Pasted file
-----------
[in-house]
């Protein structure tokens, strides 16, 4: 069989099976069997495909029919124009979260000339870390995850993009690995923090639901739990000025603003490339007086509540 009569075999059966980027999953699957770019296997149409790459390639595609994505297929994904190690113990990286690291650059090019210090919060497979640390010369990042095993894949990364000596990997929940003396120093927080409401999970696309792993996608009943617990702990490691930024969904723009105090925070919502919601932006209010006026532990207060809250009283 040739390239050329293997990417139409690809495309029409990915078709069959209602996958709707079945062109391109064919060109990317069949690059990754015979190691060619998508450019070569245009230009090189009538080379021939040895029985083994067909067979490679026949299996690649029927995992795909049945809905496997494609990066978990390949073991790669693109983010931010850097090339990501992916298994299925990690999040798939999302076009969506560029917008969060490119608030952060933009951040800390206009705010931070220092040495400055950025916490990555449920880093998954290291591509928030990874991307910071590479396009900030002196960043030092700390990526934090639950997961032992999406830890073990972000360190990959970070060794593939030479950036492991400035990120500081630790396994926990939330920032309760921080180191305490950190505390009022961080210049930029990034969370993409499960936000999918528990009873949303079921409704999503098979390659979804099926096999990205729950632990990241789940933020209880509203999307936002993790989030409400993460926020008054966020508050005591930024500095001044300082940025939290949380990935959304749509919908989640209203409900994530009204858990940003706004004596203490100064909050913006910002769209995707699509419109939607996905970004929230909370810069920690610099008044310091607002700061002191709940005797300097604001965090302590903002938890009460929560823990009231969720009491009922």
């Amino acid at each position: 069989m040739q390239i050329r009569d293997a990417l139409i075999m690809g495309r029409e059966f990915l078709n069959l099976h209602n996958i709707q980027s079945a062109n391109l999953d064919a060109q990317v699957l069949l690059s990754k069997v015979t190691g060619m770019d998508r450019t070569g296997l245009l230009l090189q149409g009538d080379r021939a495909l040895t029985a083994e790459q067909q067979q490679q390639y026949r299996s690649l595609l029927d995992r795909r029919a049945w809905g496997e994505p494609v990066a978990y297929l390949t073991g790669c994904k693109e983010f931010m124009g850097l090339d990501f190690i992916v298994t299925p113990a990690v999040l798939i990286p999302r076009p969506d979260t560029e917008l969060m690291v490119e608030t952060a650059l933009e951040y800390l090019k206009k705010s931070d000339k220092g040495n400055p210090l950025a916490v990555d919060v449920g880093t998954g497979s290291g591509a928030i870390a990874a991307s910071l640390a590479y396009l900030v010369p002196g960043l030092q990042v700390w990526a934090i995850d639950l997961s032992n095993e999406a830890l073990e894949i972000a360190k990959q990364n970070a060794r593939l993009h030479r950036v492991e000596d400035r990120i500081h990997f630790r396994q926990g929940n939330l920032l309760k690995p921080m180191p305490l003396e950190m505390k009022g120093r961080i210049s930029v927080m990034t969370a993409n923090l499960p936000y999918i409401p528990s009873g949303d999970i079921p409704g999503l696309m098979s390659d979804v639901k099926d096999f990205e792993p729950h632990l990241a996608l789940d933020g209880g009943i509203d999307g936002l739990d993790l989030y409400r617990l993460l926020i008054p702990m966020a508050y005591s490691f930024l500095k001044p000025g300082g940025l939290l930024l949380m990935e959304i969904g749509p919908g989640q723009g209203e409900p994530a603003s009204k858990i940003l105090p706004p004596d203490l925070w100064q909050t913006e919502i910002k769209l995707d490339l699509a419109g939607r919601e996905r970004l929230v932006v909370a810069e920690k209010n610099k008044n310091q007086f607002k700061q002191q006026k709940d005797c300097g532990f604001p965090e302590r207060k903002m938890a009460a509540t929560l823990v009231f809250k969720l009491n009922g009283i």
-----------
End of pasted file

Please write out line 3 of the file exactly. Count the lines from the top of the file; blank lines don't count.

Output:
């Amino acid at each position: 069989m040739q390239i050329r009569d293997a990417l139409i075999m690809g495309r029409e059966f990915l078709n069959l099976h209602n996958i709707q980027s079945a062109n391109l999953d064919a060109q990317v699957l069949l690059s990754k069997v015979t190691g060619m770019d998508r450019t070569g296997l245009l230009l090189q149409g009538d080379r021939a495909l040895t029985a083994e790459q067909q067979q490679q390639y026949r299996s690649l595609l029927d995992r795909r029919a049945w809905g496997e994505p494609v990066a978990y297929l390949t073991g790669c994904k693109e983010f931010m124009g850097l090339d990501f190690i992916v298994t299925p113990a990690v999040l798939i990286p999302r076009p969506d979260t560029e917008l969060m690291v490119e608030t952060a650059l933009e951040y800390l090019k206009k705010s931070d000339k220092g040495n400055p210090l950025a916490v990555d919060v449920g880093t998954g497979s290291g591509a928030i870390a990874a991307s910071l640390a590479y396009l900030v010369p002196g960043l030092q990042v700390w990526a934090i995850d639950l997961s032992n095993e999406a830890l073990e894949i972000a360190k990959q990364n970070a060794r593939l993009h030479r950036v492991e000596d400035r990120i500081h990997f630790r396994q926990g929940n939330l920032l309760k690995p921080m180191p305490l003396e950190m505390k009022g120093r961080i210049s930029v927080m990034t969370a993409n923090l499960p936000y999918i409401p528990s009873g949303d999970i079921p409704g999503l696309m098979s390659d979804v639901k099926d096999f990205e792993p729950h632990l990241a996608l789940d933020g209880g009943i509203d999307g936002l739990d993790l989030y409400r617990l993460l926020i008054p702990m966020a508050y005591s490691f930024l500095k001044p000025g300082g940025l939290l930024l949380m990935e959304i969904g749509p919908g989640q723009g209203e409900p994530a603003s009204k858990i940003l105090p706004p004596d203490l925070w100064q909050t913006e919502i910002k769209l995707d490339l699509a419109g939607r919601e996905r970004l929230v932006v909370a810069e920690k209010n610099k008044n310091q007086f607002k700061q002191q006026k709940d005797c300097g532990f604001p965090e302590r207060k903002m938890a009460a509540t929560l823990v009231f809250k969720l009491n009922g009283i």